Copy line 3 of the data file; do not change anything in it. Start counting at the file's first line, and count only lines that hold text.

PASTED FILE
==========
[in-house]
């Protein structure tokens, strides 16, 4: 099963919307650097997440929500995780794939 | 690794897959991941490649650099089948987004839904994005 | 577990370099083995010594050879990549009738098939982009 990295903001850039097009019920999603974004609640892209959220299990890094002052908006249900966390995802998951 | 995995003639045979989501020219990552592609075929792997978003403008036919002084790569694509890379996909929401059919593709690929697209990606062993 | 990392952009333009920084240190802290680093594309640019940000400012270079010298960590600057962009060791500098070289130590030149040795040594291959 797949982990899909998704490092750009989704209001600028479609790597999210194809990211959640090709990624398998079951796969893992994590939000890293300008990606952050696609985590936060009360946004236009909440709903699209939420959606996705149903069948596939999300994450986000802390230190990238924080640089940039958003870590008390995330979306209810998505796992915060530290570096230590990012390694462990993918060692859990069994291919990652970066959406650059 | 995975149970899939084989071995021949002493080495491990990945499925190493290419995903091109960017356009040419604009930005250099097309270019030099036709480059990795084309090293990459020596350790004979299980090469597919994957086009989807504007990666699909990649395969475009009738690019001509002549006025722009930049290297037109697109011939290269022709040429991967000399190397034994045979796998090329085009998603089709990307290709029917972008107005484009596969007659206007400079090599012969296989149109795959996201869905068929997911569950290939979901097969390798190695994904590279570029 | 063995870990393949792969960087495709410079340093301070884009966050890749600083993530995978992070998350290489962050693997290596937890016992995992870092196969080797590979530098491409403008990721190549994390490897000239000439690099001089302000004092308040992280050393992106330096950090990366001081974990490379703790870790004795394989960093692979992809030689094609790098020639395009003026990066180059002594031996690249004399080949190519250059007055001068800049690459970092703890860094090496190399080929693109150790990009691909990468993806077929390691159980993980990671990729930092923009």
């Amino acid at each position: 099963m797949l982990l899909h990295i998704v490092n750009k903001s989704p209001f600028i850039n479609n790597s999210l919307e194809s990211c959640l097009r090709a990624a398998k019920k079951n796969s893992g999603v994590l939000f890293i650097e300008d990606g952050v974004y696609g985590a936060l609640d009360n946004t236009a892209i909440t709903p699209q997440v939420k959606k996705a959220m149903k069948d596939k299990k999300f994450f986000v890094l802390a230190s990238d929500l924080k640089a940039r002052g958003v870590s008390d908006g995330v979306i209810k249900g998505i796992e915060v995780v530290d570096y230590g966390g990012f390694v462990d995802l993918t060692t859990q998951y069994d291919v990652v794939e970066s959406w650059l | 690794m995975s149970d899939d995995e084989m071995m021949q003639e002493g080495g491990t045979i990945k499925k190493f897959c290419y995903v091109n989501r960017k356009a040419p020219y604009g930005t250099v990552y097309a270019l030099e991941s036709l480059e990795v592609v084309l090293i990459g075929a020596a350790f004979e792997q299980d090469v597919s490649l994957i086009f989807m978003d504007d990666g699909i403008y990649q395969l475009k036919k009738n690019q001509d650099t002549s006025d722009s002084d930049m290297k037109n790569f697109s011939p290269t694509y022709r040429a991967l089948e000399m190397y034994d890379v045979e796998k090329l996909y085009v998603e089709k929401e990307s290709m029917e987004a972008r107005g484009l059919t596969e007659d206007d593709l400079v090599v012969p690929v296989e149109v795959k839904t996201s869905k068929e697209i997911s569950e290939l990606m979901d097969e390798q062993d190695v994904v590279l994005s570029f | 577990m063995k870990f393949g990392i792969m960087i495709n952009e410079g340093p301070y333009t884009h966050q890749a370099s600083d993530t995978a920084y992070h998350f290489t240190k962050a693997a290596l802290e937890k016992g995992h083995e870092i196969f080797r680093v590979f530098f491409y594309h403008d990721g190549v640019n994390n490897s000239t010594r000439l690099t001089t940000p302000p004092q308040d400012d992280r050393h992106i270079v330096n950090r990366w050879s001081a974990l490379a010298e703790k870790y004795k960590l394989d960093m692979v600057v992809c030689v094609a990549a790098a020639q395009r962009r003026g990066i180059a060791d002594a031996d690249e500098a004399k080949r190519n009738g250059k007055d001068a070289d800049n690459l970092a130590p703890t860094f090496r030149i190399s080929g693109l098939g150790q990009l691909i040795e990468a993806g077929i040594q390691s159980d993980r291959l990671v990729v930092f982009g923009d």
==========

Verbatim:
């Amino acid at each position: 099963m797949l982990l899909h990295i998704v490092n750009k903001s989704p209001f600028i850039n479609n790597s999210l919307e194809s990211c959640l097009r090709a990624a398998k019920k079951n796969s893992g999603v994590l939000f890293i650097e300008d990606g952050v974004y696609g985590a936060l609640d009360n946004t236009a892209i909440t709903p699209q997440v939420k959606k996705a959220m149903k069948d596939k299990k999300f994450f986000v890094l802390a230190s990238d929500l924080k640089a940039r002052g958003v870590s008390d908006g995330v979306i209810k249900g998505i796992e915060v995780v530290d570096y230590g966390g990012f390694v462990d995802l993918t060692t859990q998951y069994d291919v990652v794939e970066s959406w650059l | 690794m995975s149970d899939d995995e084989m071995m021949q003639e002493g080495g491990t045979i990945k499925k190493f897959c290419y995903v091109n989501r960017k356009a040419p020219y604009g930005t250099v990552y097309a270019l030099e991941s036709l480059e990795v592609v084309l090293i990459g075929a020596a350790f004979e792997q299980d090469v597919s490649l994957i086009f989807m978003d504007d990666g699909i403008y990649q395969l475009k036919k009738n690019q001509d650099t002549s006025d722009s002084d930049m290297k037109n790569f697109s011939p290269t694509y022709r040429a991967l089948e000399m190397y034994d890379v045979e796998k090329l996909y085009v998603e089709k929401e990307s290709m029917e987004a972008r107005g484009l059919t596969e007659d206007d593709l400079v090599v012969p690929v296989e149109v795959k839904t996201s869905k068929e697209i997911s569950e290939l990606m979901d097969e390798q062993d190695v994904v590279l994005s570029f | 577990m063995k870990f393949g990392i792969m960087i495709n952009e410079g340093p301070y333009t884009h966050q890749a370099s600083d993530t995978a920084y992070h998350f290489t240190k962050a693997a290596l802290e937890k016992g995992h083995e870092i196969f080797r680093v590979f530098f491409y594309h403008d990721g190549v640019n994390n490897s000239t010594r000439l690099t001089t940000p302000p004092q308040d400012d992280r050393h992106i270079v330096n950090r990366w050879s001081a974990l490379a010298e703790k870790y004795k960590l394989d960093m692979v600057v992809c030689v094609a990549a790098a020639q395009r962009r003026g990066i180059a060791d002594a031996d690249e500098a004399k080949r190519n009738g250059k007055d001068a070289d800049n690459l970092a130590p703890t860094f090496r030149i190399s080929g693109l098939g150790q990009l691909i040795e990468a993806g077929i040594q390691s159980d993980r291959l990671v990729v930092f982009g923009d």